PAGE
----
We are now in the era of smartphone classrooms, online exams, robotic house help and workplace companions; what is the common thread running through them all? A rapid advancement in technology, courtesy highly innovative minds; a time in which technology and creativity have become sine qua non in everyday life — Industrial revolution 4.0 or, IR 4.0 has arrived and how.
Creativity is the cornerstone of IR 4.0. It involves utilising the Internet of Things to prepare youngsters for challenges they may encounter at the workplace. Consequently, there arises a need for Education 4.0, one that emphasises the need to focus on preparing students to take on challenges, head-on.
And that is what Abhaya Kumar, Anuj Sharma and Dr. Indira J. Parekh, former Dean, IIM Ahmedabad, intend to do through the launch of Auronya College, India’s first educational institution that seeks to answer questions about the little-explored world of Education 4.0.
A disruptive system, Education 4.0 not only focuses on ‘what is taught’ but it also assumes a nuanced approach to ‘the way it is taught’ — it is an education model which is aligned with future trends, in order to develop and enhance individualised education that will eventually go on to define the manner in which youngsters of the future will work and live.
Abhaya Kumar, Founding Executive Chairman, Auronya College, sheds some light on why one would describe the model as disruptive. “When one has to prepare leaders for the 21st century, one cannot use 20th century methodologies; hence the term disruptive,” he elucidates.
“As the barriers between man, machine and technology dissolve, we need to define education for the next generation by keeping intact elements, values, beliefs and insights that makes us ‘human’. This is the essence of conceptualising Education 4.0.”
Abhaya Kumar feels that IR 4.0 presents some of the most transformative opportunities in human history. “Such an exponential rate of change in terms of technology and its uses in business and our personal lives presents massive opportunities. It is redefining our social lives, health and behaviour. With great opportunities, come challenges, the first of which is to do with how we use transformative technologies such as robotics, 3D printing, virtual-augmented technologies, and so on, at a reasonable price while ensuring mass social inclusion. This leads us to IR 4.0’s second challenge — loss of jobs. It is predicted that at least 50% of jobs will be lost to technologies. How can the current generation be educated for this exponential change in knowledge, skills and abilities that will be required in next 10-15 years?”
It is to combat these challenges that the founders came together to set up Auronya College. Anuj Sharma, Dean, says that the inherent belief that one must work for the betterment of humanity was what spurred the trio to launch the college. “Human beings have always been creators, mentors and discoverers. For example, we did not stop sending letters because, we did not like the postal system. We merely invented a better way, in terms of communicating through e-mails. Whether it is geosciences, quantum computing, robotics, or artificial intelligence, education here will focus on future trends while keeping intact today’s values and beliefs.” Dr. Indira Parekh, Founding Chairperson, Auronya College, and Former Dean - IIM Ahmedabad, elaborates on how the education model is geared to meet future trends. “It will prepare students to understand transformations in the global context. They will experience perspectives of change, the uncertainty of the global and national environment, and find ways to manage and navigate themselves through the change. The education of tomorrow, teaching pedagogies and the content of education have to be redesigned. What worked yesterday may be sufficient today, but may be inadequate or irrelevant in the future. A model such as the one adopted by Auronya will prepare students to visualise all that is required for the future,” she explains.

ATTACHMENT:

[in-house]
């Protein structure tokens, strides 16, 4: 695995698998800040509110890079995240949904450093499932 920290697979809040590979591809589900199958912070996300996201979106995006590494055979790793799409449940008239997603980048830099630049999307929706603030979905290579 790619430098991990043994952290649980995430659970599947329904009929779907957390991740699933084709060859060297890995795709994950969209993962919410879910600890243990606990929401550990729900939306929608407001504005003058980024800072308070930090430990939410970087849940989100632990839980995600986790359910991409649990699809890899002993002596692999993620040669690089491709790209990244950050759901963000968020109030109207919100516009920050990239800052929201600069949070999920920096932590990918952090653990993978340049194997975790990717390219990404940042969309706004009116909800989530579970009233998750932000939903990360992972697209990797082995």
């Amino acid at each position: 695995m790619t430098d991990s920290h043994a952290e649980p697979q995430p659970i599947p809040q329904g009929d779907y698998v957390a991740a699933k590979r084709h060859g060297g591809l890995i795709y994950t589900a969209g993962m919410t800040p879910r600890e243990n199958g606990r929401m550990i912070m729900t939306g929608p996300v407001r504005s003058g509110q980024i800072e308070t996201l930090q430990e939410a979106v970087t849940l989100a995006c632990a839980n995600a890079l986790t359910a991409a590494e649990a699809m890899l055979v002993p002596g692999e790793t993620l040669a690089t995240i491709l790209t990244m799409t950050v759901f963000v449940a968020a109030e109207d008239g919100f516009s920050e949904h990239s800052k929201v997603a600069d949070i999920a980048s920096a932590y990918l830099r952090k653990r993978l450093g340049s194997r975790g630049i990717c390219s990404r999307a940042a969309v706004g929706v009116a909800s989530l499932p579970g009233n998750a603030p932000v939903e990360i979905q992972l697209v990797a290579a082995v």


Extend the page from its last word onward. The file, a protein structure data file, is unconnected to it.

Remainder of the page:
Anuj Sharma lists some of the undergraduate and postgraduate programmes that will be offered by the college. “Our undergrad programmes will commence in 2018. This year, the college’s first offering will be Antariksh, a one-year postgraduate diploma in new-age management and leadership. It will be delivered at a campus exclusively designed for it along with facilities such as studios of virtual reality, augmented reality, 3D printing, and so on. Antariksh’s curriculum encompasses integrated topics such as business automation, robotics, digital social systems, fintech, and more,” he says.
“Students will be prepared to build an indelible capacity to operate at strategic/senior levels in both globalised and technologically-advanced environments and gain hands-on experience to solve real-world problems nationally and globally,” affirms Dr. Parekh.
“Graduates can work in strategic roles with senior management, in startup leadership roles, advisory and research capacities, business transformative roles, as consultants, valuation and merger specialists and corporate advisors,” adds Anuj Sharma. Students will also have a host of opportunities where they can cater to industries in manufacturing, venture capital, FMCG, retail, astronautics, e-commerce, information technology, consumer services, data analytics, research and development, global think tanks and so on.